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Canadian Agriculture at a Glance Teacher's Kit > Lesson plans

Lesson: What's in your grocery cart?

View the article (PDF)
Curriculum connections
Notes to teacher
Teaching and learning strategies
Assessment/evaluation strategies
Accommodation and enrichment strategies
Links to other activities
Suggestions for further research


This activity considers some of the new produce we are seeing in Canadian grocery stores. It looks at the origins of these vegetables, and how they came to be in Canadian stores.

Curriculum connections


  • demonstrates an understanding of the diversity of agricultural endeavours in Canada
  • identifies the human factors that affect food production.

Family Studies/Home Economics

  • identifies food supply and production industries in Canada
  • identifies factors that affect food supply in Canada
  • investigates food-related issues
  • promotes an understanding of the links between agriculture and the consumer
  • describes the effect of economics on food production and supply and, ultimately, costs to consumers
  • describes the impact of consumer demand on food production.


  • evaluates how the energy and nutritional needs of a population influence the development and use of plant science and technology.

Notes to teacher

In the farm profile unit, the activities can be a co-operative group activity. Students can be divided into groups of "experts" to learn about one of the farms profiled; they can then teach the rest of the class about their topic. (PDF)

Ideally, this unit would be best taught using examples of the vegetables discussed in the article.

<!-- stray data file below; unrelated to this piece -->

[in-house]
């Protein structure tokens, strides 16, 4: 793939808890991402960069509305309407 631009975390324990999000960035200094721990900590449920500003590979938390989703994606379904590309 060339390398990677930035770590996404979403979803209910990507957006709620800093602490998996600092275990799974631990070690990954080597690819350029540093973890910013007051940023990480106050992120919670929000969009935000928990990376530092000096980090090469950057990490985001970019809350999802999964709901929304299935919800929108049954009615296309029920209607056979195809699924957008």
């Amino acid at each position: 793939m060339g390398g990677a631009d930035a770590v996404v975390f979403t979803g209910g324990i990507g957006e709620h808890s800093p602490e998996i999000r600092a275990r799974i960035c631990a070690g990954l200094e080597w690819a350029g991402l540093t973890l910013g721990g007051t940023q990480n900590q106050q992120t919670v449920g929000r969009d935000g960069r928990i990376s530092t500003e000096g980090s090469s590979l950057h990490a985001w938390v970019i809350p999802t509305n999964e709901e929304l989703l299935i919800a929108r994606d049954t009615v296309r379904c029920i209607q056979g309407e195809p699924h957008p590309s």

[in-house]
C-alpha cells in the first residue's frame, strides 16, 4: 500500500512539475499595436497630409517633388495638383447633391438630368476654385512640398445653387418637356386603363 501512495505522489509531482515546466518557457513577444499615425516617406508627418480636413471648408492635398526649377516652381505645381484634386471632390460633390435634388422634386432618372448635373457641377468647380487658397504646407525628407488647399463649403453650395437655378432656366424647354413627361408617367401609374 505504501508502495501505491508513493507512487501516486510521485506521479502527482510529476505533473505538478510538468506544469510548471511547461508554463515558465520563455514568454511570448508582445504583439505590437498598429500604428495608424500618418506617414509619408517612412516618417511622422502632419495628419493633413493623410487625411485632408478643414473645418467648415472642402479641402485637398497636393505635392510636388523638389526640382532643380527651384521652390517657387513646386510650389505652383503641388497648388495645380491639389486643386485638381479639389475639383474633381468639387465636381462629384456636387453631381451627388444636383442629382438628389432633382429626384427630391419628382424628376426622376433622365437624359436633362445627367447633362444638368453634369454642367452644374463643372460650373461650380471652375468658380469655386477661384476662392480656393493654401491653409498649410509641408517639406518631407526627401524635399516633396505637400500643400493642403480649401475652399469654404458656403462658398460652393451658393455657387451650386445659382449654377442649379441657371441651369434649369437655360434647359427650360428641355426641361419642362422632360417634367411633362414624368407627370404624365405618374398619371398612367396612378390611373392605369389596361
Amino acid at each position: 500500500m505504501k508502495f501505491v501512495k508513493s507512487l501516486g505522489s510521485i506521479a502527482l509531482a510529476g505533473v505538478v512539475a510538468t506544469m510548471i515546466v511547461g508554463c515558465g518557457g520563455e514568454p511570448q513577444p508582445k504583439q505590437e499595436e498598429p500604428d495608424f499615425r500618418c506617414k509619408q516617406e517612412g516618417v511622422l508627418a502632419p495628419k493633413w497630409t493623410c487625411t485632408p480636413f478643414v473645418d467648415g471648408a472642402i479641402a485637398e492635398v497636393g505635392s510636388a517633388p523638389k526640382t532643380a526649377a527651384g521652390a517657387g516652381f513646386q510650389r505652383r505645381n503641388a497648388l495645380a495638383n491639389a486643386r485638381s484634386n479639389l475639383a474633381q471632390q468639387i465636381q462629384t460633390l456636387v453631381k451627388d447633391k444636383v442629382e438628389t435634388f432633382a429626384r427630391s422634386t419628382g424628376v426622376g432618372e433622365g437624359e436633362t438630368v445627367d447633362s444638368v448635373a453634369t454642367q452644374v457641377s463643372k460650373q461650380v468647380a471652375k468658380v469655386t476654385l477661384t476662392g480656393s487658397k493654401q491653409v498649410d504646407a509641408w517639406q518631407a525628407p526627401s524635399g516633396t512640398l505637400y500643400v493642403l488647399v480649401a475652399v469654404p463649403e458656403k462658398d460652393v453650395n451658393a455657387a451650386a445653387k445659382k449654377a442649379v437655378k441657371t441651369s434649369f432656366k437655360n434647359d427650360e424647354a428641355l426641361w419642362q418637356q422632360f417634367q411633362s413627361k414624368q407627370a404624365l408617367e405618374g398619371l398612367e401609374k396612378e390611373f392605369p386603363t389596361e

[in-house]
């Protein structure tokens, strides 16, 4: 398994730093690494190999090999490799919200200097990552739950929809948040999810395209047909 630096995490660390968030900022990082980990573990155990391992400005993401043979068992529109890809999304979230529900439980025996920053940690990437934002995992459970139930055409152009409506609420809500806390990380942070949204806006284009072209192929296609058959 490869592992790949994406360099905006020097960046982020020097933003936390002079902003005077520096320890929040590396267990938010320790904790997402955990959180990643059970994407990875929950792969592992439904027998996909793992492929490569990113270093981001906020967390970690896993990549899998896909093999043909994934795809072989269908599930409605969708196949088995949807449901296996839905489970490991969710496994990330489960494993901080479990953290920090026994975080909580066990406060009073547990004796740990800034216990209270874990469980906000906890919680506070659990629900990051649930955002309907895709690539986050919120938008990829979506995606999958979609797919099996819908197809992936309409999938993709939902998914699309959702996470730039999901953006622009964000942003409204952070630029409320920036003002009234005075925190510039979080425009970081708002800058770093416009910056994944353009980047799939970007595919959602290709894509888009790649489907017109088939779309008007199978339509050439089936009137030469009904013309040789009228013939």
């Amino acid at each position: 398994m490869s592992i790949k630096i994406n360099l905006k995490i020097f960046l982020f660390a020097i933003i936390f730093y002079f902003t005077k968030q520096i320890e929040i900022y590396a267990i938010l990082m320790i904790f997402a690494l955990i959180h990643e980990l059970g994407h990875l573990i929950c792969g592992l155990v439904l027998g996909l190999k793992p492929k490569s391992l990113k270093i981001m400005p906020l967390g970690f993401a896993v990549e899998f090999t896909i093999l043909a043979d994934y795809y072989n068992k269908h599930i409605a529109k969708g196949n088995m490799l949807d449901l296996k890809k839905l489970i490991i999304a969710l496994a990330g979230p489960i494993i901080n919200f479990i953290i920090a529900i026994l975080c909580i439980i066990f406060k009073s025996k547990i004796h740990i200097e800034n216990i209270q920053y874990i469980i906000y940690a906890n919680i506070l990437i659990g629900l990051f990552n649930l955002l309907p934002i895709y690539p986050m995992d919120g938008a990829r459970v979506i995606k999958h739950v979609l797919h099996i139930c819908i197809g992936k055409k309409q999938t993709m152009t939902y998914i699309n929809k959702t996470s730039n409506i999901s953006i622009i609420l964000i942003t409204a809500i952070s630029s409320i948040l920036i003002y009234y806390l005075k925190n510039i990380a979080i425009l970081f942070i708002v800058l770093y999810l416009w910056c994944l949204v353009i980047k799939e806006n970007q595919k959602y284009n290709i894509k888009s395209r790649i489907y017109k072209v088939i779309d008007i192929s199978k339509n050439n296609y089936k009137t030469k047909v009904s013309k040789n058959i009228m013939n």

Teaching and learning strategies

  1. If possible, have a selection of vegetables from the article to show the class. If not, have pictures of some of them.
  2. Ask students to identify the vegetables and where they originated.
  3. Using a map of the world, connect these vegetables to the countries where they are predominately eaten.
  4. Have students read the article "What's in your grocery cart?" on pages 55 to 62 in Canadian Agriculture at a Glance (PDF).
  5. Have students answer the following questions after reading the article:
    1. How have consumers influenced the types of vegetables grown in Canada?
    2. What were the traditional vegetables grown in Canada? What vegetables are replacing them?
    3. How is greenhouse production changing over time?
    4. What four factors are driving the shift in vegetables consumers are demanding?
  6. After completing the questions, each student chooses a vegetable to study, looking at its country of origin, where it is grown in Canada, how to cook it, and providing a recipe that uses it.
  7. Students add terminology to their glossaries.

Assessment/evaluation strategies

  1. Assess answers to questions for completion and accuracy.
  2. Assess glossaries for accuracy and completion.

Accommodation and enrichment strategies

  1. Some students may require assistance in order to complete written work.
  2. Students with special needs may work with a partner to complete a task.
  3. Templates for note-taking should be provided to students with special needs.
  4. Main ideas and/or new information should be mapped out and organized to meet the needs of all students.
  5. Wherever possible, vocabulary lists should be provided with a discussion of context clues and related vocabulary.
  6. For enrichment, students can find out how the four factors that are changing vegetable production are also changing another type of agricultural production.

Links to other activities

This activity is linked to:

Suggestions for further research

  • Students can investigate how a different cultural mosaic in another country affects the vegetables grown there, e.g., influx of Hispanic peoples in the southern United States.
  • Students can use 2001 Census of Agriculture data in E-STAT for data analysis, graphing and mapping activities for specific geographic areas of local interest.

Please send comments or examples of how you used this lesson in your class to Learning Resources.

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Date modified: 2008-05-20 Important Notices